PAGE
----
Alongside such phenomena as the masterbuilding feats of termites and the sophisticated logistics of ants, the community-networking activities and communication skills of the humble honeybee, complete with signature ‘waggle dance’, have come to epitomise collective responsibility and organisational intelligence in the natural world. They offer an inspirational example to business and the built environment.

The importance of their role as pollinators-in-chief to our ecological sustainability is guaranteed. Their sustainability, however, is not.

Today, with global bee colony numbers under serious threat, there has never been a better time for organisations, communities, companies and individuals to get involved in conservation. Urban beekeeping is more than just hip, it’s downright necessary and urgent. So, what’s the buzz?

The Threat: Reports from North America of severe and widespread instances of Colony Collapse Disorder (CCD), affecting commercial migratory beekeepers in particular, set alarm bells ringing here in the UK. In 2007, press and media carried stories of the spread of the disease in the US across up to 35 States, with figures for the extent of colony infection running between 50% and 90% in some cases. Concerns over the likelihood of CCD reaching these shores prompted the matter to be raised in Westminster, with Defra issuing official statements to reassure UK beekeepers that, whilst close monitoring of the situation was ongoing, no evidence had emerged as yet to suggest an outbreak of similar status.

In response, spokespersons for such as the British Beekeepers’ Association (BBKA) voiced their concerns regarding levels of Government funding for bee research – their perception being that at a time of high alert and with the threat to their industry on the rise, what they were in fact witnessing was a relative decline in real terms of financial support for the sector.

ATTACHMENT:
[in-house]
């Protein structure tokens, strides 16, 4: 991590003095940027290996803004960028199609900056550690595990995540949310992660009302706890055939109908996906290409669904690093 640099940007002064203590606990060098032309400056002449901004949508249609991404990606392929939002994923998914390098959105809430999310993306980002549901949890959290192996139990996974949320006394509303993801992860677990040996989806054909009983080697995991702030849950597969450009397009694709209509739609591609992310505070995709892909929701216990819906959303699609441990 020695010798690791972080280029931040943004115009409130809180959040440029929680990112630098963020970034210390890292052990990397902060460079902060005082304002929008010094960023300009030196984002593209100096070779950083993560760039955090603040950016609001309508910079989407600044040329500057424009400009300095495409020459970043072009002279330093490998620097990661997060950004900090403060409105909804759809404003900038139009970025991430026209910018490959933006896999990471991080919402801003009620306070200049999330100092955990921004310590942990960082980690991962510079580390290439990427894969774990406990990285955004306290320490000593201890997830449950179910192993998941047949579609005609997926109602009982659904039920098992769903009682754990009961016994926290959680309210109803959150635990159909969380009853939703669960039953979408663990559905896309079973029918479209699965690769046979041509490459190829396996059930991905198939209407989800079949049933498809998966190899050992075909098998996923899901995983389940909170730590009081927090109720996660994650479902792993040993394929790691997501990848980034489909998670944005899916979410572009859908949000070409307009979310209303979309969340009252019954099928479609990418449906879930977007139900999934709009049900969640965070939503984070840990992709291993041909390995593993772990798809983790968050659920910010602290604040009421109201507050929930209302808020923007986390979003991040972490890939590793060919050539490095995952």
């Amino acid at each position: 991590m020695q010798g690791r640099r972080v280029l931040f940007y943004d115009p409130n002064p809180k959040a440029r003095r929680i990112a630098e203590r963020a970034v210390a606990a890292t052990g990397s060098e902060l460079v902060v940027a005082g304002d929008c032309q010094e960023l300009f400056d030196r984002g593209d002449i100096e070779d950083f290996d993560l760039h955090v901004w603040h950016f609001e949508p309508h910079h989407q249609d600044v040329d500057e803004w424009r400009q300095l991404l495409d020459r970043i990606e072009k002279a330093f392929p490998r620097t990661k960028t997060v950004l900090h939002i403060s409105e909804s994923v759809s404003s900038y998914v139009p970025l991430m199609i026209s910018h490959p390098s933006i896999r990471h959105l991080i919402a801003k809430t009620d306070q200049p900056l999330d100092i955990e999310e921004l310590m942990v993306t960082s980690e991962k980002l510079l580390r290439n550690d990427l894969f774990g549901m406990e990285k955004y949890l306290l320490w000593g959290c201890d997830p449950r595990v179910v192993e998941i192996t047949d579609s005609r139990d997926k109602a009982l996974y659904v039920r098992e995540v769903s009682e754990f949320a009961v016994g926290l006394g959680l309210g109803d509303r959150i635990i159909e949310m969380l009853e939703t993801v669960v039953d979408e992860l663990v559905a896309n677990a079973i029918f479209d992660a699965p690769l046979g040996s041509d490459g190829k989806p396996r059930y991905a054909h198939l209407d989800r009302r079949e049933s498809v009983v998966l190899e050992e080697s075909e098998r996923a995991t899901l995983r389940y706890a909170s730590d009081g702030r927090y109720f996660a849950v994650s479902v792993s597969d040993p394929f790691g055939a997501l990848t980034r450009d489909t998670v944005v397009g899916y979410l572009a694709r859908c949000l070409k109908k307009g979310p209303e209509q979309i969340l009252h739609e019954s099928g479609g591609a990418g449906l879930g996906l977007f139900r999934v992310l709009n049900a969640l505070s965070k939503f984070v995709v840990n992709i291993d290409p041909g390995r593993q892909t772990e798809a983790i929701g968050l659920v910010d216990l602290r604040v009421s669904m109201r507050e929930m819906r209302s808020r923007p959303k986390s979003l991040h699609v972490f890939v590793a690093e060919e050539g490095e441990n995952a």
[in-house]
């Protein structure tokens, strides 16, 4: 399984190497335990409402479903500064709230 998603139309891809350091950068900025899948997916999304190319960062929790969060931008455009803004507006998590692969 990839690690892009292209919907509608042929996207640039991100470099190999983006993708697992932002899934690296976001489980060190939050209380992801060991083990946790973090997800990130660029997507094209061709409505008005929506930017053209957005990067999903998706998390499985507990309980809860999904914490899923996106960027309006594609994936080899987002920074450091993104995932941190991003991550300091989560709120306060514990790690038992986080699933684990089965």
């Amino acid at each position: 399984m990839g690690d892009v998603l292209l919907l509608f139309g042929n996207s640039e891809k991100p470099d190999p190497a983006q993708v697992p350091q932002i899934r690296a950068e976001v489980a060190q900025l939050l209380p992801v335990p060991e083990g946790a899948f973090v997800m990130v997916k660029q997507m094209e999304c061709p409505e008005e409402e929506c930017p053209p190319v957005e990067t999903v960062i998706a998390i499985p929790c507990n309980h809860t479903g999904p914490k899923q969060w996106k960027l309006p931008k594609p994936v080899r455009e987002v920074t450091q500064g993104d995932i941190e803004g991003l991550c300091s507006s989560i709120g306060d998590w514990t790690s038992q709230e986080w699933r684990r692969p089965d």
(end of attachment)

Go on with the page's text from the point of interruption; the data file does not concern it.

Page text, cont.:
The Value: Whilst the value of annual honey production in the UK runs to between £10-30M, by far the greater benefit to the national economy is derived from the value of crops grown commercially that are dependent on bee pollination: estimates range somewhere between £120-200M per annum.

The additional value of bees to wild plant pollination is clearly considered substantial in economic terms, but virtually impossible to measure.

The Call to Arms: Of the 44,000 beekeepers in the UK, maintaining some 274,000 colonies in total, approximately 300 are operating on a commercial basis, responsible for around 40,000 colonies. The remainder are small in scale, yet hugely important in function, making a vital contribution to preserving the balance of the ecosystem, at community and indeed national level.

Furthermore, garden habitats in urban areas, particularly those less manicured and left more to the care of Mother Nature, represent the pollination-positive green infrastructure, the healthy, connective eco-tissue of local biodiversity.

Therefore, to become part of the buzz around bee conservation, even if you don’t feel able to go so far as establishing your own little hive of beekeeping activity (see below for useful sources on online information and support), you can at least claim justification for a more laid-back approach to tending the garden, or window box. In other words, in the name of sustainability, sit back, run wild and go to seed!

HIVES OF ACTIVITY:

BBKA, British Beekeepers’ Association

BIBBA, the Bee Improvement and Bee Breeders’ Association

Bee Farmers’ Association of the United Kingdom

Scottish Beekepers Association

Welsh Beekepers’ Association

The Federation of Irish Beekeepers’ Associations

London Beekeepers Association

Author: Jim McClelland

The Rise of the Eco-Warrior Poet

Currently on the rise in corporate culture: A Rebel with a Cause, a way with words and a Boardroom backer; a Connective; a social engineer, piping up the basement to the penthouse; closing loops and opening minds, a demand teacher, supply-chain matchmaker and resource broker; a stock-market gardener and investment left-banker; a weaver of intellectual weft and warp; a brain-foodie, part shrink, part chef; a cartographic novelist, text therapist and ram-raider of the lost art of communication; a post-industrial chemist, fluent in business Esperanto and opposed to acts of mindless biolence